Review/Rant: The Chronos Files’ Timebound Trilogy

timebound-trilogyLast night, I finished the Timebound trilogy, the beginning of The Chronos Files series by Rysa Walker. I figuratively patted myself on the shoulder for crying just a moderate, silent amount during the goodbye scene at the end.

First of all, I unblinkingly commend Rysa Walker for keeping so many timelines separate and yet also selectively together in the spiderweb of time travel. I wonder if Walker foresaw the constitutional tears being made by the Trump administration, or if she drew from facts about world history and the human psyche to form the pro -nationalist and       -religious debacle within the trilogy.

My main problem with the books was the weird love-triangle. The triangle never should’ve existed! I can understand how the random initial meeting of Kate and Trey could be perceived as perfect, and also how the implicit trust evident in both versions of their love stories could be sweet, but believable? Not so much. I also see how Kate and Kiernan’s initial meeting at an inappropriate time in their lives could be perceived as wrong, and how their timeless, aggravated love story could be hot, but true love? Not so much.

The book’s central, first-person Kate deserves so much more than a man who’s not really in love with her  (Kiernan), and a romance with Trey that seemed as genuine the second time around. Kate is such a kind and smart and witty girl who, like most teenage narrators of young-adult books, is way too clever and considerate to be a realistic teenager; nevertheless, I can imagine men of all ages and backgrounds falling for her. She’s pretty perfect. Rather than Kiernan, she should’ve found her own past-soulmate, not just Other Kate’s sloppy seconds! And she and Trey maybe shouldn’t have been quite so random or quite so trusting. Like, maybe he could’ve been Connor’s assistant, so he would’ve already known everything!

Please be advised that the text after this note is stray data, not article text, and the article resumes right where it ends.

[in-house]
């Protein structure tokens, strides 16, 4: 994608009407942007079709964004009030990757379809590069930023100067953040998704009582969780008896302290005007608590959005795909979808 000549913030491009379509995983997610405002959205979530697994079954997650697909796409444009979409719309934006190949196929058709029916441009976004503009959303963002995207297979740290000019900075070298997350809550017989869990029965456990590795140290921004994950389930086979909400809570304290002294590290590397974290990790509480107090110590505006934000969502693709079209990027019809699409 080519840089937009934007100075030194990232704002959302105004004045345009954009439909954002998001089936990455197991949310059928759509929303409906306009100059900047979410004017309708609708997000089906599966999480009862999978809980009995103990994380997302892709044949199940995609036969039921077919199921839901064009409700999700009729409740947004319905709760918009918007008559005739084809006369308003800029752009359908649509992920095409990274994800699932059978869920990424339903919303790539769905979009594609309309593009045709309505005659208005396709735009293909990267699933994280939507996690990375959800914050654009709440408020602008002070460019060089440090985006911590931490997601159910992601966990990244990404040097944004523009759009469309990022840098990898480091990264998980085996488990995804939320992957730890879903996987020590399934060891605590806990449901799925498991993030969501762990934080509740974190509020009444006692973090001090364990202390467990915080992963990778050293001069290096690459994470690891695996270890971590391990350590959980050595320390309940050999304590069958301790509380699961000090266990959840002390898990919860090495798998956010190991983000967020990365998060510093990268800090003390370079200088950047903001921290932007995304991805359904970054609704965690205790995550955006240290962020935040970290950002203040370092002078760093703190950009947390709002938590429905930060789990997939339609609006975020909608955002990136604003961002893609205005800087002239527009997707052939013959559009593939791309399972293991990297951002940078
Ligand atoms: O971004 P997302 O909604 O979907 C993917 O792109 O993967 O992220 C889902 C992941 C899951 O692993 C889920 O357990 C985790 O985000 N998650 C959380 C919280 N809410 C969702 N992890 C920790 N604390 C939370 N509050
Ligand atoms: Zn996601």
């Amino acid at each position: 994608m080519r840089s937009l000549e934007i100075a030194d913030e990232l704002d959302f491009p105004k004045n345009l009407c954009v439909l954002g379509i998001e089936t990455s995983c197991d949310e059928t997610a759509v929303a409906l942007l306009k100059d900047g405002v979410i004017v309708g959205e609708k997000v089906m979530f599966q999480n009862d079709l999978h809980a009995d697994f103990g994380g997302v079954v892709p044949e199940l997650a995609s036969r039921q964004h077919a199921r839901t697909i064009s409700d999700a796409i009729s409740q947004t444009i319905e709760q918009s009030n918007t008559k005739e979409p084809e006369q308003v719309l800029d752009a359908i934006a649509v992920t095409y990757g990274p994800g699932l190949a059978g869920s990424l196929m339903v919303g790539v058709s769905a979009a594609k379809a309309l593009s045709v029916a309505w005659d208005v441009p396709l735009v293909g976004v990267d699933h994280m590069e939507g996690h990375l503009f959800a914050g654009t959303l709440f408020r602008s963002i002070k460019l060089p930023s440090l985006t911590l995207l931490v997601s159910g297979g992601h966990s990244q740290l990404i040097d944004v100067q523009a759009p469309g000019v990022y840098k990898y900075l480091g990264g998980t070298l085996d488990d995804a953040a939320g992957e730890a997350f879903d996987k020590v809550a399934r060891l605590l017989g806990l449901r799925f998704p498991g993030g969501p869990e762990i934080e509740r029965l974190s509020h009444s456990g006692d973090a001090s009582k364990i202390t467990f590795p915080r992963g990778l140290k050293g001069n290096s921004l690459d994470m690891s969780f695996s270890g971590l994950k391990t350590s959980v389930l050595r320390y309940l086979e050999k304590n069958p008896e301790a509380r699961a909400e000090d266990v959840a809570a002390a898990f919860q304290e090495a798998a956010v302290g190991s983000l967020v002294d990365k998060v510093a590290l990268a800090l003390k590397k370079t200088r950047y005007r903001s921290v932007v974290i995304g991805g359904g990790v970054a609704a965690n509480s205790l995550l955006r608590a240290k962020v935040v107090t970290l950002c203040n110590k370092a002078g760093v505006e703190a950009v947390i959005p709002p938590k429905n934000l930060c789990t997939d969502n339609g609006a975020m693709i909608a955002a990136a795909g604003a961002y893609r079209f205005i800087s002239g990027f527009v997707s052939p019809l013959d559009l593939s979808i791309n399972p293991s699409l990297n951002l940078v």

Okay, yes, I’m aware that I’m getting very emphatic (i.e., loony) about this. My only defense is that I always get really attached to books’ first-person characters. Hell, I even got emotionally tied to the narrator of Markus Zusak’s The Book Theif!

So anyway, Walker’s Timebound trilogy is definitely worth reading. I suppose it fits the sci-fi genre, although I’ve never been a fan of sci-fi, so don’t be deterred by that, if you’re not a fan either.


Until next time,


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